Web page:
Happy But Uncivil? Examining When and Why Positive Affect Leads to Incivility
In this paper, we examine the interactive effects of positive affect and perspective-taking on workplace incivility and family incivility, through moral disengagement. We draw from broaden-and-build and moral disengagement theories to suggest a potential negative consequence of positive affect. Specifically, we argue that positive affect increases incivility toward coworkers and spouses through moral disengagement among employees with low, but not high perspective-taking. Data from two time-lagged field studies and one online experiment provide support for our hypotheses. These findings suggest that the beneficial effects of positive feelings are not universal, and the fostering of positive feelings at work might have unintended negative consequences, namely moral disengagement, and increased incivility at work and at home. Implications for theory and research are discussed.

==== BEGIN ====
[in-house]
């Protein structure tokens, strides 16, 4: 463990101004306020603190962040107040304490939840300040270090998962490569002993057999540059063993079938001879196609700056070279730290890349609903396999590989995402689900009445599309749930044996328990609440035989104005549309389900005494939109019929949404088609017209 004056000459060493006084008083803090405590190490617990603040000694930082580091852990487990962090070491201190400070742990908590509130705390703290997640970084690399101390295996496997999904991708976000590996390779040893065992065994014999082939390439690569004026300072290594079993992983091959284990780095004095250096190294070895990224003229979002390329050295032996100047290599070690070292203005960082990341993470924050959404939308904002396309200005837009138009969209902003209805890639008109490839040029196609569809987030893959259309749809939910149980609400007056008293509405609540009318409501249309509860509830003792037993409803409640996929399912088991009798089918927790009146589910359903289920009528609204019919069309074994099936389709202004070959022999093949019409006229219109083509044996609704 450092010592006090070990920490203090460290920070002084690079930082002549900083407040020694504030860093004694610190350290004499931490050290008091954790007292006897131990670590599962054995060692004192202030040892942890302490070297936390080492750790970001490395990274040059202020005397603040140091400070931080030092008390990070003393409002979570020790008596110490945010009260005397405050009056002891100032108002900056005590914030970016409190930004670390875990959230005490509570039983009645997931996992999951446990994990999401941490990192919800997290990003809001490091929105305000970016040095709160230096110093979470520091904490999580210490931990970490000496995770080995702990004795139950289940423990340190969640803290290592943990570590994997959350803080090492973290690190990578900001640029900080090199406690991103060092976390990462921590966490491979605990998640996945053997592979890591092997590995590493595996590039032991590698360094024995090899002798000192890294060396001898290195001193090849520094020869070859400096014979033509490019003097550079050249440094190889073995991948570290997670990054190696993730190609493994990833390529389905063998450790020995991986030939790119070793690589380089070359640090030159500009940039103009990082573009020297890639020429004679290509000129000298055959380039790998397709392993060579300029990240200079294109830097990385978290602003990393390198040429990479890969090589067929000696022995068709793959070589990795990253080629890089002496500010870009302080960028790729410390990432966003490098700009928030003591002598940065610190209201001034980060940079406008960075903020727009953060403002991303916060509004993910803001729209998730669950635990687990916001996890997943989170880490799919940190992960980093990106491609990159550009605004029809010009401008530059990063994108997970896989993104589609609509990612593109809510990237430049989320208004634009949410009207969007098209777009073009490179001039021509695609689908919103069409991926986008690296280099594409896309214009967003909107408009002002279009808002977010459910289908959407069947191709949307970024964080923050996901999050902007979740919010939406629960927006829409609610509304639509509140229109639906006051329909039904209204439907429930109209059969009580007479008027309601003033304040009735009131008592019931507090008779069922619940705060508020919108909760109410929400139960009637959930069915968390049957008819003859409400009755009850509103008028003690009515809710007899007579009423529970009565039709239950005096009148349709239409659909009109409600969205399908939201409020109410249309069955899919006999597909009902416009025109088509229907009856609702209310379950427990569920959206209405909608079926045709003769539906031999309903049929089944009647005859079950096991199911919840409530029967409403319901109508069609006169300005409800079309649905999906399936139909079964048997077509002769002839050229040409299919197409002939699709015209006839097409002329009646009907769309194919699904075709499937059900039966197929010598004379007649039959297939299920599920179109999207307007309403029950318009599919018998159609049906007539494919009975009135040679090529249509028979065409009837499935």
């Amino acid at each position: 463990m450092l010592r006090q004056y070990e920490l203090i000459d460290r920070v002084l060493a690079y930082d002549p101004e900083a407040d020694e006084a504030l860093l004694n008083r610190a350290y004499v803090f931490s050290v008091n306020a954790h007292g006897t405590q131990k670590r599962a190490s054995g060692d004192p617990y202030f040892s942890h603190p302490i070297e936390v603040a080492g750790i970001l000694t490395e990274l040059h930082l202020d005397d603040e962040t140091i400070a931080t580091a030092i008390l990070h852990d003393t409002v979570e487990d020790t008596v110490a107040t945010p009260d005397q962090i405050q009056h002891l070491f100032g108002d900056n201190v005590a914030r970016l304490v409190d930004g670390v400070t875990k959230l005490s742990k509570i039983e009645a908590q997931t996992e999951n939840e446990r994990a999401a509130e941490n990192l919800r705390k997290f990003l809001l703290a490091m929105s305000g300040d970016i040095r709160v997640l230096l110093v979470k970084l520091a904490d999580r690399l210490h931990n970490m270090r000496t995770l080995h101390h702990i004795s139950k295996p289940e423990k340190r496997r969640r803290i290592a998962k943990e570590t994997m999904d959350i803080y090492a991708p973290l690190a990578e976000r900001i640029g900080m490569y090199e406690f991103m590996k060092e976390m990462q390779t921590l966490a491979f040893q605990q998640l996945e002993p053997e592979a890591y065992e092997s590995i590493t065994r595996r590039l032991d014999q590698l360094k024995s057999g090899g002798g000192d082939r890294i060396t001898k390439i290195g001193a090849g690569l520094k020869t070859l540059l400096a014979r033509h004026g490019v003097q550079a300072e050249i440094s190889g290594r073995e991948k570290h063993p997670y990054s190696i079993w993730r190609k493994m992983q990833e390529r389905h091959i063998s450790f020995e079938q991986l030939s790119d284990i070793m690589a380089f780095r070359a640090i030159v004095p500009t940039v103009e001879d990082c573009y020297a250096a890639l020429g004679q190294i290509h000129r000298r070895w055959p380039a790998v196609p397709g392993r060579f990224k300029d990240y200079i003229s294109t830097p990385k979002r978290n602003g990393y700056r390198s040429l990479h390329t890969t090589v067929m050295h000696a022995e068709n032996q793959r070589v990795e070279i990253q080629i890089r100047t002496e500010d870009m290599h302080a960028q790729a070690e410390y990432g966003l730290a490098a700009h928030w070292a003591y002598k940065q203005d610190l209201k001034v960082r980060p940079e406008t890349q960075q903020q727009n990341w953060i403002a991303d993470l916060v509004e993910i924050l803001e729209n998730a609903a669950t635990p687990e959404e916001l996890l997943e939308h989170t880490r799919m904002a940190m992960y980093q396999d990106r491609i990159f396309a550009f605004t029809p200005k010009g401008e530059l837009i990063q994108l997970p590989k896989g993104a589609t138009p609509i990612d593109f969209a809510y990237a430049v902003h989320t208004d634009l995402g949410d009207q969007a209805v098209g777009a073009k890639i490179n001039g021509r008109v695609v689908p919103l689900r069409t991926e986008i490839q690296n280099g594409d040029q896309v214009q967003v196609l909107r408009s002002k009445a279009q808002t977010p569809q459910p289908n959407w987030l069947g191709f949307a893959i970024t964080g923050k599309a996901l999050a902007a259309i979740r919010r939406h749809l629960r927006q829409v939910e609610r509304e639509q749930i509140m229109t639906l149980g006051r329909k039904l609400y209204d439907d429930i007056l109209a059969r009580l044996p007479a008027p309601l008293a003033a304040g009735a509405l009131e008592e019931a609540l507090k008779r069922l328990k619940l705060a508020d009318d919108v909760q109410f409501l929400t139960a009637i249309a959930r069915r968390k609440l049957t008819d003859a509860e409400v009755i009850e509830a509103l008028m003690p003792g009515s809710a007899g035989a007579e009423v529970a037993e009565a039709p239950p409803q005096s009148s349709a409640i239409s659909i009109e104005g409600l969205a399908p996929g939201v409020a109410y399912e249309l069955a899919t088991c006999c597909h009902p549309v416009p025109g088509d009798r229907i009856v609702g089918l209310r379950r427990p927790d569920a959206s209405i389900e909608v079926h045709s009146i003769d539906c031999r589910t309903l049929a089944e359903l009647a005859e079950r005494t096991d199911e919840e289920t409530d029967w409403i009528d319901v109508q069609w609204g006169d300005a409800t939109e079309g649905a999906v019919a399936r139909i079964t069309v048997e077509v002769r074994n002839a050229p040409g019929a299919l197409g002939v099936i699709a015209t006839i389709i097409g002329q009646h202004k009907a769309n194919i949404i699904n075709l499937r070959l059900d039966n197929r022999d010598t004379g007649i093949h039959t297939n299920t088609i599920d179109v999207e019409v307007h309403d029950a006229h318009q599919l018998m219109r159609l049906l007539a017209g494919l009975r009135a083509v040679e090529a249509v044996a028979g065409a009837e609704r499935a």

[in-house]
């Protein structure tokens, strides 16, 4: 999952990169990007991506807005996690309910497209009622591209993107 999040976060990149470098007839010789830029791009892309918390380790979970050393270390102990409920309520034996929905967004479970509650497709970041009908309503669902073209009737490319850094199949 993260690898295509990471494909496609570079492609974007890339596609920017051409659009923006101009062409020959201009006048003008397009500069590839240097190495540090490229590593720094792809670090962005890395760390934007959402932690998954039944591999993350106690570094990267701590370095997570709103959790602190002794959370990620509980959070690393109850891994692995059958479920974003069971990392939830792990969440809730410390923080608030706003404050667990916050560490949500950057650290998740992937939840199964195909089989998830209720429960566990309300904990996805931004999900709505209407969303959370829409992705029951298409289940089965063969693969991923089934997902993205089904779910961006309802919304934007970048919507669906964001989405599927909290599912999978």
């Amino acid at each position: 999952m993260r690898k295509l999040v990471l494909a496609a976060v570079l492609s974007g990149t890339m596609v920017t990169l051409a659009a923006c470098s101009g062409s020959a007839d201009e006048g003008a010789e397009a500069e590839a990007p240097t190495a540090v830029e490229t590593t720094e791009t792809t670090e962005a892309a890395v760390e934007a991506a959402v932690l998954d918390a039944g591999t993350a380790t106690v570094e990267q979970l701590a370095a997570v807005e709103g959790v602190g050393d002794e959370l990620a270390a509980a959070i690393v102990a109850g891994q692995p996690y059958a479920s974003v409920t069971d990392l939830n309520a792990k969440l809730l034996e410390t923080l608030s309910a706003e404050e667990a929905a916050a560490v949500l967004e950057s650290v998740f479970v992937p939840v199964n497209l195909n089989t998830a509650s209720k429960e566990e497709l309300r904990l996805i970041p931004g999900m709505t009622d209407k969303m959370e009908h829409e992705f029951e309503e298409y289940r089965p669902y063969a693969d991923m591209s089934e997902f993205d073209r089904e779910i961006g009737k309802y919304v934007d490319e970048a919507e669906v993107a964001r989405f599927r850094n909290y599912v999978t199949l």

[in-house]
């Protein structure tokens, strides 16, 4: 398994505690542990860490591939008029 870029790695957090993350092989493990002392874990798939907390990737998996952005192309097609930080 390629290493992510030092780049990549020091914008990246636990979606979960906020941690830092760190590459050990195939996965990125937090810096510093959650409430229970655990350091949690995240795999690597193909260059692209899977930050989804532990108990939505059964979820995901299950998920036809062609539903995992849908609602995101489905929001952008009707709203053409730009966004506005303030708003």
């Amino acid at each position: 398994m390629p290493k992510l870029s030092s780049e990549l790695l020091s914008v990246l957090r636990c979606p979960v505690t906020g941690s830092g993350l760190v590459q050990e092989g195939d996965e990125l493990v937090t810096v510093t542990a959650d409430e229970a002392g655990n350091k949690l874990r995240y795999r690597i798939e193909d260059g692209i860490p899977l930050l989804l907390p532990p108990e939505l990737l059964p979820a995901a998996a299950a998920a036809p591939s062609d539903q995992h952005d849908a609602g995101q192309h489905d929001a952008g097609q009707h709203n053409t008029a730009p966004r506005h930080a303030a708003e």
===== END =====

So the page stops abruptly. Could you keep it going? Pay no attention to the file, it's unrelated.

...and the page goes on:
KeywordsPositive affect Moral disengagement Workplace incivility Family incivility Perspective-taking
This research did not receive any specific Grant from funding agencies in the public, commercial, or not-for-profit sectors.
Compliance with Ethical Standards
Conflict of interest
The authors declare that they have no conflict of interest.
All procedures performed in studies involving human participants were in accordance with the ethical standards of the institutional and/or national research committee and with the 1964 Helsinki declaration and its later amendments or comparable ethical standards. This article does not contain any studies with animals performed by any of the authors.
Informed consent was obtained from all individual participants included in the study.
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